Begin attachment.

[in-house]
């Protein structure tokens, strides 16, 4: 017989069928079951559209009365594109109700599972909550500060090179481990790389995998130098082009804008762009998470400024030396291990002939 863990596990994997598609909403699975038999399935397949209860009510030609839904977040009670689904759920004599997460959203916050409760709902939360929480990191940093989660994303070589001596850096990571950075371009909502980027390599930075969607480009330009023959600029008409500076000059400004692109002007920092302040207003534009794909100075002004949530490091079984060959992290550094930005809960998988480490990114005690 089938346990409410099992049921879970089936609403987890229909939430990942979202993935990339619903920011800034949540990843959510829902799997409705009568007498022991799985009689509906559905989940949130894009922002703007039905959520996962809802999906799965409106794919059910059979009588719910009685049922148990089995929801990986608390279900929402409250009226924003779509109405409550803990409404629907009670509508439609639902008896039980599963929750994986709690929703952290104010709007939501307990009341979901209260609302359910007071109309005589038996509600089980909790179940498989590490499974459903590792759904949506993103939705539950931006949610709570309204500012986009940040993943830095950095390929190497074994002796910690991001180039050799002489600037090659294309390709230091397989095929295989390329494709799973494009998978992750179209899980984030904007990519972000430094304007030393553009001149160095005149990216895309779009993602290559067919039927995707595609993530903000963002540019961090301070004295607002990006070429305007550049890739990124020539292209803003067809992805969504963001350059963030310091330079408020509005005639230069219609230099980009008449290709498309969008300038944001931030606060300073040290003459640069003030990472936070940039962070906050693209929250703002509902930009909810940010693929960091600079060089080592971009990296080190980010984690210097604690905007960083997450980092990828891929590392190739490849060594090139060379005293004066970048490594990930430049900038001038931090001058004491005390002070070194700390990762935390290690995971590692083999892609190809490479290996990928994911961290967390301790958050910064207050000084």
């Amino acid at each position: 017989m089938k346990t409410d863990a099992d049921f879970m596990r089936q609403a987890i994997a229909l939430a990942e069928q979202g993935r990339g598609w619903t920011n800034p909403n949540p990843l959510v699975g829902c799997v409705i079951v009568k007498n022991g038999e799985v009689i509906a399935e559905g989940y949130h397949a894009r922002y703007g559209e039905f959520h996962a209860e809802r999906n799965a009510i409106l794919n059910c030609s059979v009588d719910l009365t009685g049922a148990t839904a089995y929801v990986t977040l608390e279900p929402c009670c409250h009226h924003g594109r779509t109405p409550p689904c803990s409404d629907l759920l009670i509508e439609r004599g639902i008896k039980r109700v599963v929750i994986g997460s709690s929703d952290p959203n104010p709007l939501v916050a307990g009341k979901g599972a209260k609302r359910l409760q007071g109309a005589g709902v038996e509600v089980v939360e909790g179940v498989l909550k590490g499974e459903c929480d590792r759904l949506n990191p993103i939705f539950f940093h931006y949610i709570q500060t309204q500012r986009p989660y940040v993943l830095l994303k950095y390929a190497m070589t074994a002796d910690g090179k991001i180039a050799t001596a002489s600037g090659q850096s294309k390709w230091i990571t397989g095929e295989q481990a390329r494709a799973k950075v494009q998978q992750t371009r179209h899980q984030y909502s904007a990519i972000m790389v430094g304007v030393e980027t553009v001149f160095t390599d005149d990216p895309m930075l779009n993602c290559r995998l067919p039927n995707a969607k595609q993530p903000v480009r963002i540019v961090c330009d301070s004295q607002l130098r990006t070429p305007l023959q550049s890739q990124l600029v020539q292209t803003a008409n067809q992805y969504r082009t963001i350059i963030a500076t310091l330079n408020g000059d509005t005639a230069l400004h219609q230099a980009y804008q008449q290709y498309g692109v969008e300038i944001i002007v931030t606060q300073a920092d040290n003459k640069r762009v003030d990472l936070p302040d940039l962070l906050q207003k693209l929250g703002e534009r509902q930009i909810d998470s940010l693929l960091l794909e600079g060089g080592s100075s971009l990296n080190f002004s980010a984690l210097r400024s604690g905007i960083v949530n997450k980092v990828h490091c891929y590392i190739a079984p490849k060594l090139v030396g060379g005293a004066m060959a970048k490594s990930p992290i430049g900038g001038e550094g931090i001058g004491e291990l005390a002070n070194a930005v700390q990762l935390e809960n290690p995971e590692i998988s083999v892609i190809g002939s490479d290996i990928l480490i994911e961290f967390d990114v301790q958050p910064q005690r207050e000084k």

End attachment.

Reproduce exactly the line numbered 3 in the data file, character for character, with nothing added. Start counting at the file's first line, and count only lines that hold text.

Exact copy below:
């Amino acid at each position: 017989m089938k346990t409410d863990a099992d049921f879970m596990r089936q609403a987890i994997a229909l939430a990942e069928q979202g993935r990339g598609w619903t920011n800034p909403n949540p990843l959510v699975g829902c799997v409705i079951v009568k007498n022991g038999e799985v009689i509906a399935e559905g989940y949130h397949a894009r922002y703007g559209e039905f959520h996962a209860e809802r999906n799965a009510i409106l794919n059910c030609s059979v009588d719910l009365t009685g049922a148990t839904a089995y929801v990986t977040l608390e279900p929402c009670c409250h009226h924003g594109r779509t109405p409550p689904c803990s409404d629907l759920l009670i509508e439609r004599g639902i008896k039980r109700v599963v929750i994986g997460s709690s929703d952290p959203n104010p709007l939501v916050a307990g009341k979901g599972a209260k609302r359910l409760q007071g109309a005589g709902v038996e509600v089980v939360e909790g179940v498989l909550k590490g499974e459903c929480d590792r759904l949506n990191p993103i939705f539950f940093h931006y949610i709570q500060t309204q500012r986009p989660y940040v993943l830095l994303k950095y390929a190497m070589t074994a002796d910690g090179k991001i180039a050799t001596a002489s600037g090659q850096s294309k390709w230091i990571t397989g095929e295989q481990a390329r494709a799973k950075v494009q998978q992750t371009r179209h899980q984030y909502s904007a990519i972000m790389v430094g304007v030393e980027t553009v001149f160095t390599d005149d990216p895309m930075l779009n993602c290559r995998l067919p039927n995707a969607k595609q993530p903000v480009r963002i540019v961090c330009d301070s004295q607002l130098r990006t070429p305007l023959q550049s890739q990124l600029v020539q292209t803003a008409n067809q992805y969504r082009t963001i350059i963030a500076t310091l330079n408020g000059d509005t005639a230069l400004h219609q230099a980009y804008q008449q290709y498309g692109v969008e300038i944001i002007v931030t606060q300073a920092d040290n003459k640069r762009v003030d990472l936070p302040d940039l962070l906050q207003k693209l929250g703002e534009r509902q930009i909810d998470s940010l693929l960091l794909e600079g060089g080592s100075s971009l990296n080190f002004s980010a984690l210097r400024s604690g905007i960083v949530n997450k980092v990828h490091c891929y590392i190739a079984p490849k060594l090139v030396g060379g005293a004066m060959a970048k490594s990930p992290i430049g900038g001038e550094g931090i001058g004491e291990l005390a002070n070194a930005v700390q990762l935390e809960n290690p995971e590692i998988s083999v892609i190809g002939s490479d290996i990928l480490i994911e961290f967390d990114v301790q958050p910064q005690r207050e000084k």